Recently, the Second Department reversed a conviction on weight of the evidence grounds—a rare move.  In People v. Herskovic (App. Div. 2d Dept. 10/10/2018), the court reversed the defendant’s conviction for Gang Assault 2º and related charges, which stemmed from a 2013 attack upon the victim by a group of 20 Hasidic Jewish men in Brooklyn. The victim was not able to identify the defendant as one of the attackers.  The victim and eyewitnesses also gave conflicting accounts of the attack.

The People relied principally on DNA recovered from the defendant’s sneaker, which one of the attackers had taken off of him and thrown on a roof.   However, the DNA sample was small (97.9 picograms, short of the 100.0 picograms needed for a traditional DNA analysis) and was a mixture of two or more individuals’ DNA.   A criminologist testified to a procedure that the Office of the Chief Medical Examiner had developed to analyze such small and mixed samples to determine a “likelihood ratio.”  However, even with these “tweaked” protocols, the court found the DNA evidence lacking:

The analysis also found that it was 133 times more likely that the DNA sample originated from the defendant and the complainant than from the complainant and an unknown unrelated person. The FST analysis of the DNA was based upon a Caucasian population, and failed to take into account the genetic history of the defendant, a member of the Hasidic population. Moreover, the likelihood ratio result was only 133, a relatively insubstantial number.

Based on the weak testimony and “less than convincing” DNA analysis, the court reversed on the facts.  As a result, the defendant may not be retried.  For more on this case, see this article from the New York Law Journal (subscription required).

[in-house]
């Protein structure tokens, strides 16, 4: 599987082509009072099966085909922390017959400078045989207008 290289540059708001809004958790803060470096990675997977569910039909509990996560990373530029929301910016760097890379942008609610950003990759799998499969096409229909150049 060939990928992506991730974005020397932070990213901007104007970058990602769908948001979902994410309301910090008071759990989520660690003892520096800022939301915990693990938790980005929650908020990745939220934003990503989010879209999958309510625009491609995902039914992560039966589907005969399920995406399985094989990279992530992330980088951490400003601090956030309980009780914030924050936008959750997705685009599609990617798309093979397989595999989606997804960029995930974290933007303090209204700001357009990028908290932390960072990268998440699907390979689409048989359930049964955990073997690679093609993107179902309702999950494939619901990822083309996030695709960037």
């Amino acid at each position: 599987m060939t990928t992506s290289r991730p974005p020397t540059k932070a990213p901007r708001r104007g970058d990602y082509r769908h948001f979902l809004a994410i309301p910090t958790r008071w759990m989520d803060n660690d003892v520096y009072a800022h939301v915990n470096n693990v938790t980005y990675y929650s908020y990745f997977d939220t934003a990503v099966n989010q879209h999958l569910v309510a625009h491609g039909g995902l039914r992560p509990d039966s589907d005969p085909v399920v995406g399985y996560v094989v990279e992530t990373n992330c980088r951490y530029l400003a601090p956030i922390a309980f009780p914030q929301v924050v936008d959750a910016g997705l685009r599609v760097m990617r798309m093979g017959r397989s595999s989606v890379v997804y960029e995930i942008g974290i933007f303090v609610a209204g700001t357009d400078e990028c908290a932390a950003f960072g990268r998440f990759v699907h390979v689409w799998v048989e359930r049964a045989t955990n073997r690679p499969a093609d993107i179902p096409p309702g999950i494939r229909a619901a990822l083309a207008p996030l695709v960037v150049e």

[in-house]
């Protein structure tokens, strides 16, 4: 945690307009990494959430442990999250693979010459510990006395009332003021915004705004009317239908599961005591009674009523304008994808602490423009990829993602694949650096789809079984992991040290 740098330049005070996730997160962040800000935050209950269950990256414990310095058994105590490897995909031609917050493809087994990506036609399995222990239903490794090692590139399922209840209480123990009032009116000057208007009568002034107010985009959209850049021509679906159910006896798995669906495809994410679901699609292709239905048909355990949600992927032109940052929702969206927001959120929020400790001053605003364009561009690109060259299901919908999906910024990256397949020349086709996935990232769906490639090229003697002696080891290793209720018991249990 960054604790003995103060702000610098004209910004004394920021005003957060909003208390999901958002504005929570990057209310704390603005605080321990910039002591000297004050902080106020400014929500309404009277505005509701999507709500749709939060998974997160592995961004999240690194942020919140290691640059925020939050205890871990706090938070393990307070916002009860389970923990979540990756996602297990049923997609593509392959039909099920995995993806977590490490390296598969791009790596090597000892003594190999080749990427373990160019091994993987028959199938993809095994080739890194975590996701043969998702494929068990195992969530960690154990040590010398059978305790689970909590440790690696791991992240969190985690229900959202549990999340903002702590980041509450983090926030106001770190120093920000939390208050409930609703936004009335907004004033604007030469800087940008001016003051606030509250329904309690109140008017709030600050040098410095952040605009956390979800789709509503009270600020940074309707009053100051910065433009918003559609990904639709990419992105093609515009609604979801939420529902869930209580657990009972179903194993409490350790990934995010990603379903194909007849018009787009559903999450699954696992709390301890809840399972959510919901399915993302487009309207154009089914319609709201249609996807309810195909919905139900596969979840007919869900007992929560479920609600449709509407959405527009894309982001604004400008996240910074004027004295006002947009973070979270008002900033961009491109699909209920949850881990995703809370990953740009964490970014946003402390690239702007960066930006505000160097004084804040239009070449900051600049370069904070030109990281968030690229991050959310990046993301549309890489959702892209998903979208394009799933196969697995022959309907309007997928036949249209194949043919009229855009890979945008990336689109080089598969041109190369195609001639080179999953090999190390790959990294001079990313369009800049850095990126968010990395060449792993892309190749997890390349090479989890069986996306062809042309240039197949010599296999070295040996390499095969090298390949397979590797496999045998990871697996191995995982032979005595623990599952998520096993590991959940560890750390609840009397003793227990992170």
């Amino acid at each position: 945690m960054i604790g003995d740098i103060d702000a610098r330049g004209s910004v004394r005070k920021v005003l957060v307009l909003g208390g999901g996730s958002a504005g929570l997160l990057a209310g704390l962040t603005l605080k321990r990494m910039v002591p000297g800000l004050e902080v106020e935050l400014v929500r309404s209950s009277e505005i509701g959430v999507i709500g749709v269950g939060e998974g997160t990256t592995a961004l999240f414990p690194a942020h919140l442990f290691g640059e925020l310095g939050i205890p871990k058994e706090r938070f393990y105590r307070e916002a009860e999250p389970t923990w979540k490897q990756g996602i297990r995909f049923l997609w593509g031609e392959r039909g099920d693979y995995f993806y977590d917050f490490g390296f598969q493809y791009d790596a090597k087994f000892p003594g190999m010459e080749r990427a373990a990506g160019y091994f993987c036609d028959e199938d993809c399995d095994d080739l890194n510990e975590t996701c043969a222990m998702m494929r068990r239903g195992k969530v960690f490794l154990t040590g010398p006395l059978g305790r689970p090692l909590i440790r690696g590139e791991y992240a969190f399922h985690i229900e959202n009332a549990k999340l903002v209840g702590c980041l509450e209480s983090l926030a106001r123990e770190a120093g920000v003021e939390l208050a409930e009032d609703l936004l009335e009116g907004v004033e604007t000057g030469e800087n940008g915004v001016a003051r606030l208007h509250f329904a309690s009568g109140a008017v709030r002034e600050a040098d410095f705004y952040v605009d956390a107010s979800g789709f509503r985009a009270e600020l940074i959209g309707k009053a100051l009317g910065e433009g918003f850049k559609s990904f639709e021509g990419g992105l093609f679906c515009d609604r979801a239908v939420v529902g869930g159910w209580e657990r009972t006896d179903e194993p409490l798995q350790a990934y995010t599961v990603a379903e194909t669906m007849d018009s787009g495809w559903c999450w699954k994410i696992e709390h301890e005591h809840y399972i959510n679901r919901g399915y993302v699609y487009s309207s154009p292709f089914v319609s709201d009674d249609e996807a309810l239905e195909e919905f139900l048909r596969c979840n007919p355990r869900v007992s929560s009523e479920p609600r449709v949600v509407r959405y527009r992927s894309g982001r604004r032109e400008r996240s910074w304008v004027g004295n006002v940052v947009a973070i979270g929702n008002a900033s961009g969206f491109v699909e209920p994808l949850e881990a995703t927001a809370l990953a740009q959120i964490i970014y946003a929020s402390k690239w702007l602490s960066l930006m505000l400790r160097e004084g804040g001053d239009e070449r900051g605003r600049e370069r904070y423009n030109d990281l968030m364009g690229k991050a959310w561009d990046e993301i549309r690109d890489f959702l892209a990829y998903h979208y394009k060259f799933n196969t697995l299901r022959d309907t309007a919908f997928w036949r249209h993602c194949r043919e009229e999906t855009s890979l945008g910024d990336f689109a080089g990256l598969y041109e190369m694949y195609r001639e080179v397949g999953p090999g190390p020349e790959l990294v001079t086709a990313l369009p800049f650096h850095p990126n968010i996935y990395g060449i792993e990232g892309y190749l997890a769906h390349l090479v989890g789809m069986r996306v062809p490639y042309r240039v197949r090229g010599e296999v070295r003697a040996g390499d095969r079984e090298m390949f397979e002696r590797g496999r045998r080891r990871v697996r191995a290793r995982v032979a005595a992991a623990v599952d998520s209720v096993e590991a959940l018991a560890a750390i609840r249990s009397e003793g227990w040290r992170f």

Preserve, Preserve, Preserve – And Don’t Threaten Eyewitnesses

In People v. Larregui (4th Dept. 9/28/18), the Fourth Department did not review many of the claims that the defendant raised based upon the fact that they were not preserved for review. The one issue the court did review revolved around the fact that a witness testifying about an event about a month following the robbery at issue.

In this case, the defendant was convicted by a jury of Robbery in both the First and Second Degree, and Assault in the Second Degree.  The case arose from an incident in which two women posing as prostitutes lured a victim into ambush by three masked men, who assaulted him, held a gun to his head and stole $200 cash.

The defendant in this case made several contentions that the court knocked down for lack of preservation: (1) that the evidence was legally insufficient to support a conviction because there was not corroborative evidence for the accomplice testimony; (2) the guilty verdict was repugnant because one of her accomplices was acquitted on all counts of the indictment; and (3) that prosecutorial misconduct deprived her of a fair trial inasmuch as she failed to object to any of the alleged improprieties.